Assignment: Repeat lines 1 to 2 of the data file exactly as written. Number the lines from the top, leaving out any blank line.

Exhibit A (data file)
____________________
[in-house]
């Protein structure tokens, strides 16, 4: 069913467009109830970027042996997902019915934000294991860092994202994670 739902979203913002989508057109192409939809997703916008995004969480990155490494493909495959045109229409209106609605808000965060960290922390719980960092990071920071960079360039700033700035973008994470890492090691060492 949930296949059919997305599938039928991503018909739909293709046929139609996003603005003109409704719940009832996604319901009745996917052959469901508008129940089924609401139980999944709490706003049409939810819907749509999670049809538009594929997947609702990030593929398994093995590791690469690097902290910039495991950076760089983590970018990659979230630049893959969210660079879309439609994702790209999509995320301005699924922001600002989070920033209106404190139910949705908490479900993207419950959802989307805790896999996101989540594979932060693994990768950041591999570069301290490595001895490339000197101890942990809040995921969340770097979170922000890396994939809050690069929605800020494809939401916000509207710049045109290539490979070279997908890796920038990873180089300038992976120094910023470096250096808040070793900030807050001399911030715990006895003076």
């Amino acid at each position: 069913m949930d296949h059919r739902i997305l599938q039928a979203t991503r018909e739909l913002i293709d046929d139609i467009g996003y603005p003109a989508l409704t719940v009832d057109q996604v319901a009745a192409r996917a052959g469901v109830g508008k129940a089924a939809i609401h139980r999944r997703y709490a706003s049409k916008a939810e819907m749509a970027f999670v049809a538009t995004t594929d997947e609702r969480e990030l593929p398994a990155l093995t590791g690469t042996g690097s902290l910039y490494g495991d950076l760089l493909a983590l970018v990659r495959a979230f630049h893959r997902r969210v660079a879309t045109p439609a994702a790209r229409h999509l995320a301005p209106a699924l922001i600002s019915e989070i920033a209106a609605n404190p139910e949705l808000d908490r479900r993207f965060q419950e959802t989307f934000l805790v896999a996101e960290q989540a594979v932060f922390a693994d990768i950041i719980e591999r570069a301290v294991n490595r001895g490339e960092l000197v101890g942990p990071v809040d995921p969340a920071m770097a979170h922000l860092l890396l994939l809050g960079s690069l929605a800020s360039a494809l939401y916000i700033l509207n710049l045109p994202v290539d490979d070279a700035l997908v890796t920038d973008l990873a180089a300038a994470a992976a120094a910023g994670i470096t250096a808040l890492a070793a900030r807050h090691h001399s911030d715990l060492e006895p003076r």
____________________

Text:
[in-house]
């Protein structure tokens, strides 16, 4: 069913467009109830970027042996997902019915934000294991860092994202994670 739902979203913002989508057109192409939809997703916008995004969480990155490494493909495959045109229409209106609605808000965060960290922390719980960092990071920071960079360039700033700035973008994470890492090691060492 949930296949059919997305599938039928991503018909739909293709046929139609996003603005003109409704719940009832996604319901009745996917052959469901508008129940089924609401139980999944709490706003049409939810819907749509999670049809538009594929997947609702990030593929398994093995590791690469690097902290910039495991950076760089983590970018990659979230630049893959969210660079879309439609994702790209999509995320301005699924922001600002989070920033209106404190139910949705908490479900993207419950959802989307805790896999996101989540594979932060693994990768950041591999570069301290490595001895490339000197101890942990809040995921969340770097979170922000890396994939809050690069929605800020494809939401916000509207710049045109290539490979070279997908890796920038990873180089300038992976120094910023470096250096808040070793900030807050001399911030715990006895003076």